Based on open source technology, this is basically a fully-fledged community management system for archaeology and heritage. This is represented on this site map on the left hand side in red – a content management system for archaeological data. And on the right hand side in blue – a community management system pulling together our newsroom, real-time activity stream, crowdfunding and Venturer database.
Describing this is a bit like explaining an elephant to someone who’s never seen one before… so rather than confuse the issues further, here’s a quick look at the system (still in beta) as we’ve been using it at Leiston Abbey:
And click on ‘See the Open Data’ to have a look round the public version of the recording system. For me though, the logged-in version is where the real magic happens. Driven by a powerful MySQL database, it can run complex searches of the data for the experts, whilst containing an embedded, instructional ‘MOLA Manual’ within each recording sheet for the novices. We’ve been using this to build engaged audiences with cross-platform videos and posts (through immersive storytelling); inspire those audiences to fund projects (through an integrated crowdfunding plugin); enable participation in both excavation and post-excavation for those audiences (with a crowdsourced digging team publishing data directly to individual social profiles); and derive real time insights from a globally networked specialist team (with read/write ‘expert-sourcing’ access to the database).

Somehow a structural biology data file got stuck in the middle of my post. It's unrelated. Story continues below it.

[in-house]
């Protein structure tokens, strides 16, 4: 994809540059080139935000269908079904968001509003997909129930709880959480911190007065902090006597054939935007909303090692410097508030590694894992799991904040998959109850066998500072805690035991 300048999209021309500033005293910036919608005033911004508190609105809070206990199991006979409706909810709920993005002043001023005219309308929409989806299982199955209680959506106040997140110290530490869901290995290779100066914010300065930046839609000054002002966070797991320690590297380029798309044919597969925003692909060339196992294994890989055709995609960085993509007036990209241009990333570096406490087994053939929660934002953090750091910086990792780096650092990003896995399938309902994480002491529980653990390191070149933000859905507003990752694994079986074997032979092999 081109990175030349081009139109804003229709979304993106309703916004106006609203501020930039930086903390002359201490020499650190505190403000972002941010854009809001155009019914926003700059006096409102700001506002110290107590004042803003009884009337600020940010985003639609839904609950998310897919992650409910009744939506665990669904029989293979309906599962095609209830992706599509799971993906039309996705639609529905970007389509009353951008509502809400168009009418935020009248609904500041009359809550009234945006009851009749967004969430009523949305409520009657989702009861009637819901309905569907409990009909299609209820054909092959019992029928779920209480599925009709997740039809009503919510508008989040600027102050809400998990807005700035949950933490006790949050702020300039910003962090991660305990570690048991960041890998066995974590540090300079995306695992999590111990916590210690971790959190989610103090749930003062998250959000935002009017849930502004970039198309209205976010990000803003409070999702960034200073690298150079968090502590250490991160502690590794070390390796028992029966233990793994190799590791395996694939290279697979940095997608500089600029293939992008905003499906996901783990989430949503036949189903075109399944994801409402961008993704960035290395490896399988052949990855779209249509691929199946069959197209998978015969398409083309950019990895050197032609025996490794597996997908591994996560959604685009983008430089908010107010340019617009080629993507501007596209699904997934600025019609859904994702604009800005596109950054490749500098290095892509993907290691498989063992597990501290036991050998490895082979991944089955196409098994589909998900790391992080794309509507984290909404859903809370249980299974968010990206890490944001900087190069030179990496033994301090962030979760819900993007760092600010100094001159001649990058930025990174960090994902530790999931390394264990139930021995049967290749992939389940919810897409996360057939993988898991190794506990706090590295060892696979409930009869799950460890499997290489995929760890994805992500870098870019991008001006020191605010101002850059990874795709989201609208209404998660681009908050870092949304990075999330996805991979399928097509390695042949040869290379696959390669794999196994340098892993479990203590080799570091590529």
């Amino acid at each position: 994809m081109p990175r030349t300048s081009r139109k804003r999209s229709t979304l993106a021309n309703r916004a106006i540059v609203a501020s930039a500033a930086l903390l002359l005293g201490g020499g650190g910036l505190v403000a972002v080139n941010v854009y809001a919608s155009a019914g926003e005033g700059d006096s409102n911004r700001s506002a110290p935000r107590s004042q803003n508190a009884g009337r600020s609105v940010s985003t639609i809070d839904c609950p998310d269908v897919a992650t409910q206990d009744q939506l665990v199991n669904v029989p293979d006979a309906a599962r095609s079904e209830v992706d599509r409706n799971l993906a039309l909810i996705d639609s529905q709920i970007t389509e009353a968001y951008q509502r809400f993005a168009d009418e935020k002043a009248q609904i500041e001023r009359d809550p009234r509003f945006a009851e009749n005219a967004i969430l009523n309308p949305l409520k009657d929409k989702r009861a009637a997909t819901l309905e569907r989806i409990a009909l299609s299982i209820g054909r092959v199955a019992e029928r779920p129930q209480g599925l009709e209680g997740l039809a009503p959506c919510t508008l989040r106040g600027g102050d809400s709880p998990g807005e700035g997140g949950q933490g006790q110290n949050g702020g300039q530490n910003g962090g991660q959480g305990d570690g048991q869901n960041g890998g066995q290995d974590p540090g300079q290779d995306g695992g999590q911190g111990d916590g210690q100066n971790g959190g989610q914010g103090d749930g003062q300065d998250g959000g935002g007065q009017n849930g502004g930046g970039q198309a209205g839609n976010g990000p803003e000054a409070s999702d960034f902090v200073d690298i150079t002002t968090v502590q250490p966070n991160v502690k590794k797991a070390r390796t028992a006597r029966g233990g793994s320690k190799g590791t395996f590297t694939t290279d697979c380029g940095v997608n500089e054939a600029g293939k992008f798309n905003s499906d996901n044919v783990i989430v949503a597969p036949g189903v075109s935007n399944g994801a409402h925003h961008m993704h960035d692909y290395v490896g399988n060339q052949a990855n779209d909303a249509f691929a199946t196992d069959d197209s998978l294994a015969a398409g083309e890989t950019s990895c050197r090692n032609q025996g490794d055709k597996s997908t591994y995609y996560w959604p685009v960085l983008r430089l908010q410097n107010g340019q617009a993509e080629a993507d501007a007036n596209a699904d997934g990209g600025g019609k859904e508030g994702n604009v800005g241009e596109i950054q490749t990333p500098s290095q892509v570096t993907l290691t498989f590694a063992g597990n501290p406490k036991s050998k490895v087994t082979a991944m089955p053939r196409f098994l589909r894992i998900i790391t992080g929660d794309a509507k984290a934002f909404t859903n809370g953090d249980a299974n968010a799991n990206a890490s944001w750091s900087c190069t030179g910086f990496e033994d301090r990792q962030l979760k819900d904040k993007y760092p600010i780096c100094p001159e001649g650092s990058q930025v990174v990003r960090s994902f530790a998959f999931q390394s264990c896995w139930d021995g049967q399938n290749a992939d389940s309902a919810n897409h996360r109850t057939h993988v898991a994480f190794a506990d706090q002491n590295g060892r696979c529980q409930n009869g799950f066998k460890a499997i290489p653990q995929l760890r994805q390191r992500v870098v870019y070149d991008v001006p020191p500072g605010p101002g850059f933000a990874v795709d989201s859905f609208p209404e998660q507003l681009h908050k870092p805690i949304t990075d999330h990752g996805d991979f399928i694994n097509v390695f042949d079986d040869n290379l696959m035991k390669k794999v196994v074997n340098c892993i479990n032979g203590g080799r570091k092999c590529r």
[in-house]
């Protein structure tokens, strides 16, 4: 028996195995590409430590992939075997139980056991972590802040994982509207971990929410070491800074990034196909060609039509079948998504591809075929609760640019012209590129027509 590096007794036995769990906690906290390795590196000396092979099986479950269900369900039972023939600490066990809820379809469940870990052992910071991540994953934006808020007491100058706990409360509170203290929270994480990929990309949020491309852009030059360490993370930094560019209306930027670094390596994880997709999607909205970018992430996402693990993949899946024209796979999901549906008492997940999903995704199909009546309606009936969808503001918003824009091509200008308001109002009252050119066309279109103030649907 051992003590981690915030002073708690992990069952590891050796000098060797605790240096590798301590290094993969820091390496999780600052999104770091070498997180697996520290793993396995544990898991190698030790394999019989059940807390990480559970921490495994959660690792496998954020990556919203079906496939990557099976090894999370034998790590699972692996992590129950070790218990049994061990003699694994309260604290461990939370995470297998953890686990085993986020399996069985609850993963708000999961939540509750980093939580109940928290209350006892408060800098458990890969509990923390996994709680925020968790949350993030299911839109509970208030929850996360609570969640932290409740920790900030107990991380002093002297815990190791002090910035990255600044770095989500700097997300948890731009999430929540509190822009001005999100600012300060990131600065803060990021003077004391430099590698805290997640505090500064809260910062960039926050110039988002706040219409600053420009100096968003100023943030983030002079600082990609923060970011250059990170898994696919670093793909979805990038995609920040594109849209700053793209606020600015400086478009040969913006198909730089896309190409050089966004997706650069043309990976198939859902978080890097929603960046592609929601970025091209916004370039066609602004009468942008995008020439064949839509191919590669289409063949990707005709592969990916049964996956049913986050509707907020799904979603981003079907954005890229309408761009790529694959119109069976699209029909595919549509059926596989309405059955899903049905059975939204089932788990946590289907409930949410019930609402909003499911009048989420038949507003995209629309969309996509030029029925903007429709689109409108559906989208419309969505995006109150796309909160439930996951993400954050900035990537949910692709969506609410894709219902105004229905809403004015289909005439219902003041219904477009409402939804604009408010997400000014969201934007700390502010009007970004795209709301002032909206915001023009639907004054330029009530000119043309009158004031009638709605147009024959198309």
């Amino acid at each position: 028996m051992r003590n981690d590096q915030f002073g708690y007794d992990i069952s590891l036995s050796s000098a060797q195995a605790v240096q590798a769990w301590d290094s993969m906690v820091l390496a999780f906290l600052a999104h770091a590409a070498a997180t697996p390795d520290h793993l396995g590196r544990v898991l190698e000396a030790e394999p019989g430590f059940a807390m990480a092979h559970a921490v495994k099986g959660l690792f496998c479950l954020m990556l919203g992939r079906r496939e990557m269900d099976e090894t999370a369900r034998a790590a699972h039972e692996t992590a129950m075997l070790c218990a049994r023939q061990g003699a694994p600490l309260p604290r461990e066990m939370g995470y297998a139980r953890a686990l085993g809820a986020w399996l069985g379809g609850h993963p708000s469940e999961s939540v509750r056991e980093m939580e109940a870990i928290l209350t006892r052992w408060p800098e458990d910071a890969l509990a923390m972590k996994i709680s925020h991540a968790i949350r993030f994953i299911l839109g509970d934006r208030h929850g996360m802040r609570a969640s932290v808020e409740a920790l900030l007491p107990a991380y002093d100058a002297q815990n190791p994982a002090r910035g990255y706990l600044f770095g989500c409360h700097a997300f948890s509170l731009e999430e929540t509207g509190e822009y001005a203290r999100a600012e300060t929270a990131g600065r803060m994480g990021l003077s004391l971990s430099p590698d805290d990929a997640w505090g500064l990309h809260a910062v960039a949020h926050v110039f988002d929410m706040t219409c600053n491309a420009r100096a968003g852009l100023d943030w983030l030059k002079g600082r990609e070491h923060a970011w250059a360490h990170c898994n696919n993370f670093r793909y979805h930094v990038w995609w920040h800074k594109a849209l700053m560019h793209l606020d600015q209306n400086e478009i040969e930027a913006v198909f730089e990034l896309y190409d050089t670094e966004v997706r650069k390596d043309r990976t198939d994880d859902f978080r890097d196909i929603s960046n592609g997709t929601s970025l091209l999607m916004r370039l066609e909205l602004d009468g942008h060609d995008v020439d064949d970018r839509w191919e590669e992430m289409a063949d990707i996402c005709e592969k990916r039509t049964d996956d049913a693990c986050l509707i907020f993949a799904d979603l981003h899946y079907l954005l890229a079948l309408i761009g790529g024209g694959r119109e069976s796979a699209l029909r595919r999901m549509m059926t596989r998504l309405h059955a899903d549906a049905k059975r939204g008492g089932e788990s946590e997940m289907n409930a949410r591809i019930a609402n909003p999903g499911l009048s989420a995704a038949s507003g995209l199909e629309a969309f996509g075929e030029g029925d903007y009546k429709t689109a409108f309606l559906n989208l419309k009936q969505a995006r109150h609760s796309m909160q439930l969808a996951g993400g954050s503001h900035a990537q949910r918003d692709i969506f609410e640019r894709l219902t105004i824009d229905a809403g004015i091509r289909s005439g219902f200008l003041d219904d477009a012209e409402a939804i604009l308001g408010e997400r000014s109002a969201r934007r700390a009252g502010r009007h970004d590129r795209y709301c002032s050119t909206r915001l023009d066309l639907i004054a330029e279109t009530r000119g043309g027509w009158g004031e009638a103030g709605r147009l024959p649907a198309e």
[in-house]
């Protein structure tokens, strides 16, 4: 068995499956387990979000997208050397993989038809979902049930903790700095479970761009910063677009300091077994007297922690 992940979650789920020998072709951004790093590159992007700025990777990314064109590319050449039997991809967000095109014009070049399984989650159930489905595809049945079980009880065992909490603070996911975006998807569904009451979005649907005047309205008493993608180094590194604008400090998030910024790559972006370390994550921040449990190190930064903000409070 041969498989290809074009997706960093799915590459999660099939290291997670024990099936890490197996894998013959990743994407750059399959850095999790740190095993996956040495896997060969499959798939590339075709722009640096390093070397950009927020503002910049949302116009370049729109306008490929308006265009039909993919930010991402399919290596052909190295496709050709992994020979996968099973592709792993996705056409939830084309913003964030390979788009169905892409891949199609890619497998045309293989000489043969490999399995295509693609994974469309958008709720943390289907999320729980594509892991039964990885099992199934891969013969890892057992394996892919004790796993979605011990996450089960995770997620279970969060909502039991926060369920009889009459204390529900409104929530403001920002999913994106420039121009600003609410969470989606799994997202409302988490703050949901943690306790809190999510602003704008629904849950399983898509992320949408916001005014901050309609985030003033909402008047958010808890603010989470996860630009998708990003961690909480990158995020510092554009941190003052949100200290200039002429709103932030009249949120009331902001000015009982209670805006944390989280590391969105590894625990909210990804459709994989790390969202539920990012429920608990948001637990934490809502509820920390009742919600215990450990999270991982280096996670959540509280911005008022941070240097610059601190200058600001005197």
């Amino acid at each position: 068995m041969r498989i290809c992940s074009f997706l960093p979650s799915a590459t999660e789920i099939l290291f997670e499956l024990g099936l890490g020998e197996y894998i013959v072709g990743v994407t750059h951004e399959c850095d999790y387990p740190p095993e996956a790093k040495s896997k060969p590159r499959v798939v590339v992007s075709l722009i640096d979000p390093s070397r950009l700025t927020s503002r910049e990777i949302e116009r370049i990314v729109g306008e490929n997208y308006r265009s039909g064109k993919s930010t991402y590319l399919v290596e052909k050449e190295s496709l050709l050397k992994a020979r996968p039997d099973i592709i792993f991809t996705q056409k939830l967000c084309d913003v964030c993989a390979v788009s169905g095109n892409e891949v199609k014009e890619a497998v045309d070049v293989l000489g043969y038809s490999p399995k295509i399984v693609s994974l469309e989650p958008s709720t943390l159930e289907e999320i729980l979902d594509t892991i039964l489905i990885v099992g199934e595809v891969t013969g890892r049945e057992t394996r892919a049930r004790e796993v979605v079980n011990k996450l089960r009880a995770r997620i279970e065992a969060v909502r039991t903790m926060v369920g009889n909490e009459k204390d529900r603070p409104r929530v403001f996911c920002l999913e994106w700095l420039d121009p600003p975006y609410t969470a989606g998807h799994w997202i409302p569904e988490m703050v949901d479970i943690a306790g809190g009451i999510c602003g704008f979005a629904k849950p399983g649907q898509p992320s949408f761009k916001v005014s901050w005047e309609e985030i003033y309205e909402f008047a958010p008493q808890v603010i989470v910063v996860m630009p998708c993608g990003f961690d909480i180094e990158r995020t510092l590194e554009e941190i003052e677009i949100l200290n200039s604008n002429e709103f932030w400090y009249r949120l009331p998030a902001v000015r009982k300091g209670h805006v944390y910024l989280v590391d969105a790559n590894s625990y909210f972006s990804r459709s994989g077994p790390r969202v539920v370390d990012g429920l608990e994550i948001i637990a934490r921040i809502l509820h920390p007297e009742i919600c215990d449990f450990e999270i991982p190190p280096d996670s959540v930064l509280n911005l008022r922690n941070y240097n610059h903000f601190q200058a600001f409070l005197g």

At the outset I stated rather boldly that it’s never been easier for people to come together through the social web to achieve a common purpose – which is true – but also deserves a caveat. At it’s best the web allows us to reach outwards and connect with people and ideas far outside our usual interest networks. At its worst it means we enter an echo chamber, reinforcing our views as our preconceptions get reflected back at us, albeit this time with a hashtag. One of the issues with digital engagement in archaeology is that we keep talking to the same people in the same ways about the same things. And they’re getting older. So what do we do? Well it’s obvious – we’re archaeologists, if we want some guidance on the future, we should look to the past…